I need to know how to remove the hose and housing to replace my thermostat on my 1997 ford ranger 4 cylinder
eHow Cars Auto Repair Do It Yourself Auto Repair How to Replace the Thermostat in a '97 Four-Cylinder Ford Ranger How to Replace the Thermostat in a '97 Four-Cylinder Ford Ranger By Justin Cupler, eHow Contributor Share Print this article The Ranger has manned the front line for Ford since 1983, drawing young buyers to the Ford truck lineup with hopes of eventually converting them to the F-series. The 1997 model year was the final one for the 2.3-liter four-cylinder engine, following a 14-year run as the base-level engine. The thermostat on the 2.3-liter Ranger regulates the coolant’s flow from the engine into the radiator. Once the coolant reaches between 180 and 195 degrees F, the thermostat starts opening to allow coolant to flow into the radiator to be cooled. Replacing a failed thermostat on the 1997 Ranger requires you to bleed the cooling system upon completion. Have a question? Get an answer from a Mechanic now! Other People Are Reading How to Change the Thermostat in a Ford Ranger How to Apply for HUD Things You'll Need Thick shop cloth Floor jack Jack stands Show (10) More Instructions Replacing the Thermostat 1 Allow the truck to sit until its engine is cool to the touch. If you recently drove the truck a long distance, this may take several hours. 2 Wrap your hand in a thick shop cloth to protect it from potentially hot coolant. Slowly unscrew the cap from the radiator. Sponsored Links How to Do It Yourself Search Videos & Articles to Find How to Do it Yourself - Free! www.howtosimplified.com 3 Raise the front of the Ranger with a floor jack and slide jack stands under the truck’s frame rails. Crawl under the truck until you have a clear view of the bottom of the radiator. Find the radiator petcock – drain plug – on the bottom of the radiator. 4 Position a drain pan under the petcock and twist the petcock’s thumbscrew counterclockwise to start the flow of coolant from the radiator. Once the flow stops, twist the petcock clockwise to close it. 5 Raise the truck off the jack stands with a floor jack and remove the jack stands. Lower the Ranger to the ground, leaving the drain pan under the thermostat housing to catch any residual coolant. 6 Remove the heater hose – the smaller one – from the passenger’s side of the thermostat assembly by loosening its hose clamp with a flathead screwdriver and pulling the hose away from the thermostat housing with a slight twisting motion. 7 Find the engine coolant temperature sensor on the thermostat housing. Pry upward and hold the locking tab on the ECT sensor’s wiring harness with a flathead screwdriver, then unplug the harness from the ECT sensor. 8 Loosen the hose clamp securing the upper radiator hose to the thermostat housing, using a flathead screwdriver. Pull the upper radiator hose from the thermostat housing with a slight twisting motion. 9 Unfasten the two bolts securing the thermostat housing to the cylinder head, using a ratchet and socket, and pull the housing from the cylinder head. Pull the thermostat and the thermostat-housing gasket from the cylinder head. 10 Scrape the gasket-mating surfaces on the thermostat housing and cylinder head with a plastic gasket scraper, then wipe both surfaces off with a clean, lint-free cloth. 11 Apply a bead of a sealing compound meeting Ford specification ESE-M4G115-A to the new thermostat-housing gasket. Press the thermostat-housing gasket onto its mating surface on the cylinder head, aligning the bolt holes on the gasket with those on the cylinder head. 12 Guide the thermostat into the cylinder head, spring side first. Slightly rotate the thermostat right or left until you feel it seat in the grooves in the cylinder head, 13 Set the thermostat housing back into place on the cylinder head and hand-thread its retaining bolts. Tighten the thermostat housing bolts to between 14 and 21 foot-pounds with a torque wrench and socket. 14 Press the upper radiator hose into its inlet on the thermostat housing and tighten its hose clamp with a flathead screwdriver. Press the heater hose into the inlet on the side of the thermostat housing and tighten its hose clamp with a flat-head screwdriver. Refilling and Bleeding the Cooling System 15 Fill the radiator to the base of its filler neck with 50-50 premixed ethylene glycol (green) coolant. Wait about five minutes as the coolant settles and displaces air. Add more coolant as needed to bring the level to the bottom of the radiator’s filler neck. 16 Tighten the radiator cap onto the radiator, then loosen it to just its first stop – this is the cap’s bleeding position. 17 Turn the Ranger’s heater temperature and blower fan to maximum. Start the Ranger’s engine and hold the rpm at 2,000 for between three and four minutes. Turn off the engine. 18 Wrap your hand in a thick shop cloth to protect it from hot coolant and steam and carefully remove the radiator cap. Add more coolant as needed to bring the coolant level to the bottom of the radiator filler neck. 19 Repeat Step 3. Start the engine and hold the engine speed at 2,000 rpm until the temperature gauge reaches about the halfway point. Using a cloth to protect your hand, carefully remove the radiator cap and add coolant to bring the coolant level to the base of the radiator filler neck if needed. Tighten the radiator cap. 20 Lift the lid from the coolant overflow bottle. Using a clean turkey baster, siphon out as much old coolant from the overflow tank as possible. Add just over 1 quart of 50-50 premixed ethylene glycol (green) coolant. Close the coolant overflow tank cap. Read more: http://www.ehow.com/how_12203065_replace-thermostat-97-fourcylinder-ford-ranger.html#ixzz2ZXDG2XWL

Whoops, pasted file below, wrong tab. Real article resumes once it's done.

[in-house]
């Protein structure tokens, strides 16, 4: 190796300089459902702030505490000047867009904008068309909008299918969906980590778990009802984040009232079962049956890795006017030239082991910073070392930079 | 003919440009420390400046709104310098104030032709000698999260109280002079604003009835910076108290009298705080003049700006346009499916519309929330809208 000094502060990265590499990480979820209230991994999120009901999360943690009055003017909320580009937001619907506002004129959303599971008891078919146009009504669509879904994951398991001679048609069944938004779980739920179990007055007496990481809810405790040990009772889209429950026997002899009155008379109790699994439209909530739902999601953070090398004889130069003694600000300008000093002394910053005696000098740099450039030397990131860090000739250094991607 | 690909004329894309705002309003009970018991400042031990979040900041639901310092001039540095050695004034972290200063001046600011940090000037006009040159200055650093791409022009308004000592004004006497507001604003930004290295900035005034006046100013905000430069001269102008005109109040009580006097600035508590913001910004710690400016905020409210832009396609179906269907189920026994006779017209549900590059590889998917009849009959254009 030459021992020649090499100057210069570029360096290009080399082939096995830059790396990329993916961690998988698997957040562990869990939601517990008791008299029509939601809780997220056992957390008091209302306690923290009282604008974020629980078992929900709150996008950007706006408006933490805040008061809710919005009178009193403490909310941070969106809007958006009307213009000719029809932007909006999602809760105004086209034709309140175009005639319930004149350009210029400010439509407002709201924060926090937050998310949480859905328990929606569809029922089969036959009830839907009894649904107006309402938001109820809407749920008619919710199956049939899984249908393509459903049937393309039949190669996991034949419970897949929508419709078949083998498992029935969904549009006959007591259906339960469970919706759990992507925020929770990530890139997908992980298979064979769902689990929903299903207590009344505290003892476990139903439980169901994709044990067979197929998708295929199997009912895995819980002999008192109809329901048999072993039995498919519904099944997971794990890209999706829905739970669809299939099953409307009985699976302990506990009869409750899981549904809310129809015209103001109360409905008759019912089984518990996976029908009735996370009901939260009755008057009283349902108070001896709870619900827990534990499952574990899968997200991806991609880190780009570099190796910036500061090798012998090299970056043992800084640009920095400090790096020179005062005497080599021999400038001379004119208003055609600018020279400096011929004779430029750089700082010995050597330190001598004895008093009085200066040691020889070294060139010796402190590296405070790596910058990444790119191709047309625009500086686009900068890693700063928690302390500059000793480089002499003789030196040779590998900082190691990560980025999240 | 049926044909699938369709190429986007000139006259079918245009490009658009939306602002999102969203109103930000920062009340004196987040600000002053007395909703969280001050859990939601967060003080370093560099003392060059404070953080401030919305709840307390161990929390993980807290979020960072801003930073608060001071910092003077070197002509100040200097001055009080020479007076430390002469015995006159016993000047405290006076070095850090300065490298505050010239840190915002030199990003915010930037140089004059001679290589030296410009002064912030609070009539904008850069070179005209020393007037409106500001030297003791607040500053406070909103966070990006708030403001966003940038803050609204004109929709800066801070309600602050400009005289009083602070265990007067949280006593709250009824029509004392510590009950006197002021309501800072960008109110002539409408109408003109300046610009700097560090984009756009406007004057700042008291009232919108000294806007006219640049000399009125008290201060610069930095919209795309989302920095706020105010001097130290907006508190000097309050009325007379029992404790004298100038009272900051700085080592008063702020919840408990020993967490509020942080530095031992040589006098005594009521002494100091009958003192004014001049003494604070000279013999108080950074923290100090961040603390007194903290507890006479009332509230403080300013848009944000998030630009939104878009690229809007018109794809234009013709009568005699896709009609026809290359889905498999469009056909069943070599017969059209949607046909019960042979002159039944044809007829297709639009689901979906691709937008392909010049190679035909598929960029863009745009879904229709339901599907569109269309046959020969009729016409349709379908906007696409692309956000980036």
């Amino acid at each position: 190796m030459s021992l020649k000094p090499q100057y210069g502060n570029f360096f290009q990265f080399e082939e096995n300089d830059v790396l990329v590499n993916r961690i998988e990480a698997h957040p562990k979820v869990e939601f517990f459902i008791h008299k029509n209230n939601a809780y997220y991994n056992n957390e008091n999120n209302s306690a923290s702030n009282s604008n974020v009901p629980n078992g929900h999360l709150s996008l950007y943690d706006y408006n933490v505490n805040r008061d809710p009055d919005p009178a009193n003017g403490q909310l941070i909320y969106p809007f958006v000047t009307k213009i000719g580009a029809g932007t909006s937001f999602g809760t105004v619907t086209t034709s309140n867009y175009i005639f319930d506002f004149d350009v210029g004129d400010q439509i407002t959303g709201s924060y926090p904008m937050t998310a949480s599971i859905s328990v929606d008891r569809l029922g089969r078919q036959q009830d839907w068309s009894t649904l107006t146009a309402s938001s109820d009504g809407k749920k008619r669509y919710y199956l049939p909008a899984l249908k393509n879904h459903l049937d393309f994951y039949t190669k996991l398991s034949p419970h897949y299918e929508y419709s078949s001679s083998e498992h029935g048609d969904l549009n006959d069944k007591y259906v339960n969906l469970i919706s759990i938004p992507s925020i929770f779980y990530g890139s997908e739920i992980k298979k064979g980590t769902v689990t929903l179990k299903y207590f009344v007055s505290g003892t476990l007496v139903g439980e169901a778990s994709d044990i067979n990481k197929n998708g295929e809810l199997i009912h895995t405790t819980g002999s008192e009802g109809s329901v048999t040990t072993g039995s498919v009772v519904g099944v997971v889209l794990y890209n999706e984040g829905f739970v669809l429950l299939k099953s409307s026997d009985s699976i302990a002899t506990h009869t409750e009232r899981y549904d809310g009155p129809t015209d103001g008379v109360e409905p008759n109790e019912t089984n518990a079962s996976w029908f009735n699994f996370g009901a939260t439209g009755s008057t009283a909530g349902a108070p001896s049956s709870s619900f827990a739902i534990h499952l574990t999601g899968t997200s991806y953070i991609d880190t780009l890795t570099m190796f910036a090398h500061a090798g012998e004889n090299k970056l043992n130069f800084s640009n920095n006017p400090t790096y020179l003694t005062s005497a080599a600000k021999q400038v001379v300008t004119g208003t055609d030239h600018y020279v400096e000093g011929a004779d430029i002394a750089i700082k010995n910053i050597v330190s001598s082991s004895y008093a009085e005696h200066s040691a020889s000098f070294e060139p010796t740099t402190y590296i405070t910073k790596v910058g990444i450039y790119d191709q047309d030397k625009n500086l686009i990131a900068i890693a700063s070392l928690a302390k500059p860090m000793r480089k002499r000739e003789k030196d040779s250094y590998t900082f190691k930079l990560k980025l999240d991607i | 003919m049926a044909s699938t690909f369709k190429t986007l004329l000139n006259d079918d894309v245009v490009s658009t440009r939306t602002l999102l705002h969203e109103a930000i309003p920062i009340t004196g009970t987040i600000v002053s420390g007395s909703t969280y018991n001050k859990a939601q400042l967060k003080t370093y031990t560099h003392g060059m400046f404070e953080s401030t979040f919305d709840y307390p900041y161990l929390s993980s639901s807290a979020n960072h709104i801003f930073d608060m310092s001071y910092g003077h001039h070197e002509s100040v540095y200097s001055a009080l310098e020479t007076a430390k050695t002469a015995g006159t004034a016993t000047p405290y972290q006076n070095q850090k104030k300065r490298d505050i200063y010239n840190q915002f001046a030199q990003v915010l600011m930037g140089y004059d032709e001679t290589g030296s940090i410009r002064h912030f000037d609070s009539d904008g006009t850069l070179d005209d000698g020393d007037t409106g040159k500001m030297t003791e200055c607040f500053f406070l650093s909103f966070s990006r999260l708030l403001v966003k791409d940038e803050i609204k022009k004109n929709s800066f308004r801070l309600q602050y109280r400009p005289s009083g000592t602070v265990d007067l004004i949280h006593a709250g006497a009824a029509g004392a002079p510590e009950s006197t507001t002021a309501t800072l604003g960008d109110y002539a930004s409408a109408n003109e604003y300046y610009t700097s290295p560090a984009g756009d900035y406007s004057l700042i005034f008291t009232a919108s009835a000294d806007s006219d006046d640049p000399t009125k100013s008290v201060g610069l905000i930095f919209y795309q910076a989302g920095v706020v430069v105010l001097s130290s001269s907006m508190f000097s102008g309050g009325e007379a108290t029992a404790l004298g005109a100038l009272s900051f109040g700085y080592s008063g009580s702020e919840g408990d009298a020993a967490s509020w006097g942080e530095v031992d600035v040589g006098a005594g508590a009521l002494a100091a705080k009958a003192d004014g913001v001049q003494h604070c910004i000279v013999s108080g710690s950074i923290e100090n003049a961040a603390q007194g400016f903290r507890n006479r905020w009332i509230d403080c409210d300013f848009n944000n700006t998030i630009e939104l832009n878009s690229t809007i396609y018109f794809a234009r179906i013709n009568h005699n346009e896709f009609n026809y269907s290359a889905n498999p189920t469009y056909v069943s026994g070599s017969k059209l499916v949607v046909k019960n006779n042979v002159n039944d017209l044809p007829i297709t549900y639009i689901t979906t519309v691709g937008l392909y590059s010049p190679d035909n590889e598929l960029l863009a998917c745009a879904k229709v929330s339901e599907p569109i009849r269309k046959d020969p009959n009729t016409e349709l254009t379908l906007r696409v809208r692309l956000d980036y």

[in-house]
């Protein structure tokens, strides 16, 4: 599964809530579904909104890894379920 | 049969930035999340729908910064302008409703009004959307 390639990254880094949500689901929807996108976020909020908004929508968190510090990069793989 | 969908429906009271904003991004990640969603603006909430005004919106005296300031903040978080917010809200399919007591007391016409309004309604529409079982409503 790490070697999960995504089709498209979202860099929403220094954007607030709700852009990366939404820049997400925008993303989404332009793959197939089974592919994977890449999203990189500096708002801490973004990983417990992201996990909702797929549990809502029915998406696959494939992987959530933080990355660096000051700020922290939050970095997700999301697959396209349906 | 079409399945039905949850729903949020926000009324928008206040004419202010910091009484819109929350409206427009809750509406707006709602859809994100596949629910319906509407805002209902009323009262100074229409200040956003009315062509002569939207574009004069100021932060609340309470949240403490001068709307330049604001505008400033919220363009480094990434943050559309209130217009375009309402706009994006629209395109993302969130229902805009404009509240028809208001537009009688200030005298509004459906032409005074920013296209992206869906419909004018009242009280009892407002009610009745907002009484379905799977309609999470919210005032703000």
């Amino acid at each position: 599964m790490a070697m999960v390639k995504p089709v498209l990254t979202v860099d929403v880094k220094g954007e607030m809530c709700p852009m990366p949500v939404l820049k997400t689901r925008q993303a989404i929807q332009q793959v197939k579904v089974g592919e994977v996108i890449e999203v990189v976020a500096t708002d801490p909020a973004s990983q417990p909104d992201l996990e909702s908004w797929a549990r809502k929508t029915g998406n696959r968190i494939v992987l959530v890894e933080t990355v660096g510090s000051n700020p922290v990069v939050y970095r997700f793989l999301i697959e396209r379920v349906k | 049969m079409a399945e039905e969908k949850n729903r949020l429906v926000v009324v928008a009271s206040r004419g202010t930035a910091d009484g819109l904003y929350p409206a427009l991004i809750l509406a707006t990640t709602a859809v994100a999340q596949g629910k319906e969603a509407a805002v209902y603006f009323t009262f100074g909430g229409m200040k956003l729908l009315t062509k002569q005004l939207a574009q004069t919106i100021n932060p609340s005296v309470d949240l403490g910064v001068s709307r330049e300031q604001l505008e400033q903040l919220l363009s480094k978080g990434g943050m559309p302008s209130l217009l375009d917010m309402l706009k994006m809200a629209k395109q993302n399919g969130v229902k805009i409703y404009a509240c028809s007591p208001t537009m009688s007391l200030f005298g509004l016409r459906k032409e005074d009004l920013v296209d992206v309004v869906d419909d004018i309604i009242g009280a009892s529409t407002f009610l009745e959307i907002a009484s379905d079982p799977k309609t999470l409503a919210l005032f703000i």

Should only be either two of three bolts holding it on and pull of may stick from old gasket or oring
Wait a second: are we talking about a '97 2.3 4Cyl.? You're not gonna access anything, until you remove the Shroud, fan..and then, FanClutch(don't ask me why Ranger Designers chose to play-a-joke on RangerOwners..by placing the thermostat BEHIND the FanClutch!).